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Pitching in to make a difference: AmeriCorps volunteers at Quinipet

It wasn’t hard to figure out what Allene Shapiro, Jake Balinsky and Naomi Brown had been doing all morning. As they greeted a guest on a porch at Quinipet Camp & Retreat Center, the toes of their identical black boots were white, and there was some white on their uniform khaki pants.

“I think I even have some in my hair,” Ms. Shapiro, 22, said with a smile.

The AmeriCorps volunteers had been painting cabins for the opening of the camp in June. Part of a team of eight, with Ms. Brown, 24, as their team leader, they had been living and working at the camp since March 7 and will complete their work on March 31.

They have been hard at work cleaning out cabins in addition to painting them, and constructing an outdoor classroom for the summer. Part of their mission is environmental work, and the team of young volunteers has been rooting out invasive vegetative species at the camp.

“It’s been great being here,” Mr. Balinsky, 20, said. “Shelter Island is a really tight knit community. It’s a beautiful place.”

AmeriCorps, or officially named the Corporation for National and Community Service, is a federal agency created in 1993, with a mission statement “to improve lives, strengthen communities, and foster civic engagement through service and volunteering.”

Open to volunteers 18 to 26, AmeriCorps has different wings, one of them being the National Civilian Community Corps, which includes the volunteers at Quinipet. For a 10-month commitment to aid communities and nonprofits in infrastructure and environmental projects, the volunteers get a living allowance of about $4,000, room and board, uniforms, training and an opportunity to earn up to nine college credits.

Mr. Balinsky, from Stamford, Conn. — “Really close, but I had no idea Shelter Island existed” — spent a year at the University of Tampa but concluded, “I needed a break. I wanted to do something hands on,” he said. He joined AmeriCorps. “I love it.”

Ms. Shapiro, from Manassas, Va., is a 2022 graduate of Virgina Commonwealth University taking degrees in political science and anthropology. She heard about AmeriCorps from a friend. “I wanted to do something in conservation, to give back, and this has been a perfect fit,” she said.

Part of the experience is the satisfaction of helping communities, but it’s also been rewarding on a personal level, said Ms. Brown, 24, who is from Ohio. She spoke of truly getting to know the people you’re working and living with, sharing nearly everything. “We live together, we travel together, there’s a real bonding with each other,” she said.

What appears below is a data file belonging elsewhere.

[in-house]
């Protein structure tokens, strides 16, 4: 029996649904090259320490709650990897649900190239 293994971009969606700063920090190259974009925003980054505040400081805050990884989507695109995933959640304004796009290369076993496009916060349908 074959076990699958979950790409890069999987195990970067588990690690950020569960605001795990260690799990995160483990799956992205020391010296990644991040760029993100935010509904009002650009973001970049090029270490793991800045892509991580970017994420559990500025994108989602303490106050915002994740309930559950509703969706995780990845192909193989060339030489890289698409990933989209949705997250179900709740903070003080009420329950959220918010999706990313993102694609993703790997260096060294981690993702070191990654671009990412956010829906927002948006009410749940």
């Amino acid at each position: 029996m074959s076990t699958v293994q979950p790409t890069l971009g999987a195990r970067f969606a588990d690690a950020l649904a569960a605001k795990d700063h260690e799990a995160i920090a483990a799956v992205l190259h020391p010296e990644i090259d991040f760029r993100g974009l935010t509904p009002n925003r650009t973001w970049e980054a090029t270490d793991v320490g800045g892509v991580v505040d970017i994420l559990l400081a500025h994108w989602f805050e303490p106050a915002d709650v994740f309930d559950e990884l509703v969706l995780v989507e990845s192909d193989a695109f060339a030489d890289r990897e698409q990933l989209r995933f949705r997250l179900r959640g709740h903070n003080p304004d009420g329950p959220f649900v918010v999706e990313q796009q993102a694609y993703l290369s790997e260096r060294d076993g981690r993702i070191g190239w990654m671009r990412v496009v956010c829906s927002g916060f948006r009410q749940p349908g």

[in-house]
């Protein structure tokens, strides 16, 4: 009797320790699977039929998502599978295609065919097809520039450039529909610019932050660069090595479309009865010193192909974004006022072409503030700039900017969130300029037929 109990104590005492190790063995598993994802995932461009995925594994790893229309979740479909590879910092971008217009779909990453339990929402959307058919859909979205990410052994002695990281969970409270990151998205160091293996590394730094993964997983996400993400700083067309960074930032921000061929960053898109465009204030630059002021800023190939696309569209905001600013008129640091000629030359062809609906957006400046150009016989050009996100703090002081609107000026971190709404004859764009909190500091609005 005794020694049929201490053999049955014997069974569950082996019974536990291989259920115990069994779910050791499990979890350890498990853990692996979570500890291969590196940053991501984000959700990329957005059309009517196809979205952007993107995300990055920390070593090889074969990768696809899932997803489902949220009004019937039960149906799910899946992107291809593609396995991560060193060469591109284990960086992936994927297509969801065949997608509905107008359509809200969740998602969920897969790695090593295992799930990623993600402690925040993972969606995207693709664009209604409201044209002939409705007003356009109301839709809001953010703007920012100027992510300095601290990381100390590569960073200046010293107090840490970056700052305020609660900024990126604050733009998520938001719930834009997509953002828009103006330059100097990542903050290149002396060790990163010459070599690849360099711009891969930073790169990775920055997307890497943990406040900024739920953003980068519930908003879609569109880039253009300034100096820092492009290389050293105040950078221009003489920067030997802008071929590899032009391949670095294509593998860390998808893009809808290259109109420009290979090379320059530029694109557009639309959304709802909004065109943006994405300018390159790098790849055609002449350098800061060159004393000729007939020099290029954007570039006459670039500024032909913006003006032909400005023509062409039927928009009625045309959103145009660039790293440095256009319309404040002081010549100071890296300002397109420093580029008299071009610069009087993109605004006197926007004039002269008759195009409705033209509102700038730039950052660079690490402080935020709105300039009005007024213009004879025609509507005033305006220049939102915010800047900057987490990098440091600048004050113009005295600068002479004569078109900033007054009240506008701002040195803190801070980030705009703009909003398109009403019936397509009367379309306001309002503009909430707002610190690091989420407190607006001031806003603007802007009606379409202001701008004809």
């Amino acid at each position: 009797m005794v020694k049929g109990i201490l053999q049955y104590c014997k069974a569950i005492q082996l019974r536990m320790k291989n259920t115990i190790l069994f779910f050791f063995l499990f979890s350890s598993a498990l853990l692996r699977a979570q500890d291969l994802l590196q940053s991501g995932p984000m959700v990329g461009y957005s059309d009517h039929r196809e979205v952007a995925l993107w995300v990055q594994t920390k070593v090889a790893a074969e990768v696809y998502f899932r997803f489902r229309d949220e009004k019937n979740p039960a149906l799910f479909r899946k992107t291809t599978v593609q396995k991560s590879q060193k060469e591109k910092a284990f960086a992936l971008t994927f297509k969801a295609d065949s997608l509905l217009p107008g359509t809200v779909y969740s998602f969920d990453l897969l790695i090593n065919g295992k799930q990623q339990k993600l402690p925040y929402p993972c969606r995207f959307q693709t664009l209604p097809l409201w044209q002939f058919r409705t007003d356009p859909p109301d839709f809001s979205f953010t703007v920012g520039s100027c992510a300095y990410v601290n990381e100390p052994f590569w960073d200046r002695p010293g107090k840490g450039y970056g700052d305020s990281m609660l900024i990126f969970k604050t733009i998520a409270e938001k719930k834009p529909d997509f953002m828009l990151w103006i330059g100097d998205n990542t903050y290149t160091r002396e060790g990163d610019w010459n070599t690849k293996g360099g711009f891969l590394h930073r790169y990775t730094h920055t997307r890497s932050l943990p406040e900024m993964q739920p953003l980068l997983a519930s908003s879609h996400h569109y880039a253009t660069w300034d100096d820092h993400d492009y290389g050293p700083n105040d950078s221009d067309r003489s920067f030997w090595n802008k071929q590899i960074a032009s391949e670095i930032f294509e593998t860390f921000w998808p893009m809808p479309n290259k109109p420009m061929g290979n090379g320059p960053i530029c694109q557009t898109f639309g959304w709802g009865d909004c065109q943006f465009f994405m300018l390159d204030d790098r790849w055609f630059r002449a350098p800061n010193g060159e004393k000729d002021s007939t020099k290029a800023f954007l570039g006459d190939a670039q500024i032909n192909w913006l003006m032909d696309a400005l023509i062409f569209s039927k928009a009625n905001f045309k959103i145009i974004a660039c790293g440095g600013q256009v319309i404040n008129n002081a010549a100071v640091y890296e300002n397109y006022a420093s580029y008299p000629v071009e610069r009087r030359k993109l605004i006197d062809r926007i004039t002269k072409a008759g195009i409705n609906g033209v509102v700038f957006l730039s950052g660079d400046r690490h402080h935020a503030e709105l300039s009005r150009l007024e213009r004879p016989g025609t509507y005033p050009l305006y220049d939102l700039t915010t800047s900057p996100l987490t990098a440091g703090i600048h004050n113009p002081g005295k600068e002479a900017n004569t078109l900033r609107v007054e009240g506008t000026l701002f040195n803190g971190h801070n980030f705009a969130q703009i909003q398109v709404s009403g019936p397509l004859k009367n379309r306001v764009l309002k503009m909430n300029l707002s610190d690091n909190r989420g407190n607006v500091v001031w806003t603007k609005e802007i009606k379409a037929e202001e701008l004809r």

Executive Director of Quinipet Brooke Bradley said the Camp responded to a general invitation to apply for AmeriCorps volunteers, a first for the camp. “But not the last,” Ms. Bradley said. “They’re accomplishing an unbelievable number of tasks.”

Quinipet opens for overnight campers on June 25 for eight weeks, and the day camp opens on June 26 for nine weeks. Ms. Brooke said a record number of children will be attending this summer. Even though it’s under the aegis of the Methodist faith, the camp is open to all, Ms. Brooke said.

“Children attend from New York City, and all across Long Island, and we also have campers and staff members from around the world,” she added. “We’re strongly committed to serving children from under-resourced communities, providing transportation from select churches in New York City and we’re expanding a day-camp initiative in partnership with United Methodist churches.”

Ms. Brooke said Quinipet works with the Shinnecock Nation and Shelter Island School to make camp possible for children who could not attend otherwise. “We want to especially thank School Nurse Mary Kanarvogel for working with us so that local children can come to camp, and to the Lions Club for their support,” she said.

The AmeriCorps team has become enchanted by Quinipet, and its stunning location on a high hill above the bay. According to Ralph G. Duvall’s “History of Shelter Island,” it had been the landing for the North Ferry in 1800. The 27-acre property was owned for many years in the 19th century by Morancey P. Jennings, and the area was known as Jennings Point, with the point still having that designation.

In the early 1880s, John N. Sterans, a New York City silk manufacturer, bought the property and built a fine house on the grounds, as well as several cabins for friends and family. Five enormous boulders define the top of the hill, and provided the name that Mr. Stearns gave to his estate, Quinipet, from Greek and Latin words meaning five rocks. According to Duvall’s history, in 1922 two camps were established, Quinipet for boys, and Dr. Pettit’s Camp for Girls.

In 1947, the property was bought by the New York East Conference of the Methodist Church, which still owns and operates the camp.

The AmeriCorps volunteers have ventured out and around Shelter Island, visiting with other leaders of nonprofits, including Mashomack, and have attended events at the library.

They wrap up their work at Quinipet on March 31, and then are off to their next project the following day. Boarding their 15-passenger-seat van, they head for Columbia Falls, Maine, near the Canadian border, to work to restore blueberry fields that have been overtaken as tourist attractions, Ms. Brown said.

“Can’t wait,” Ms. Shapiro said, adding they truly enjoyed their brief time on the Island.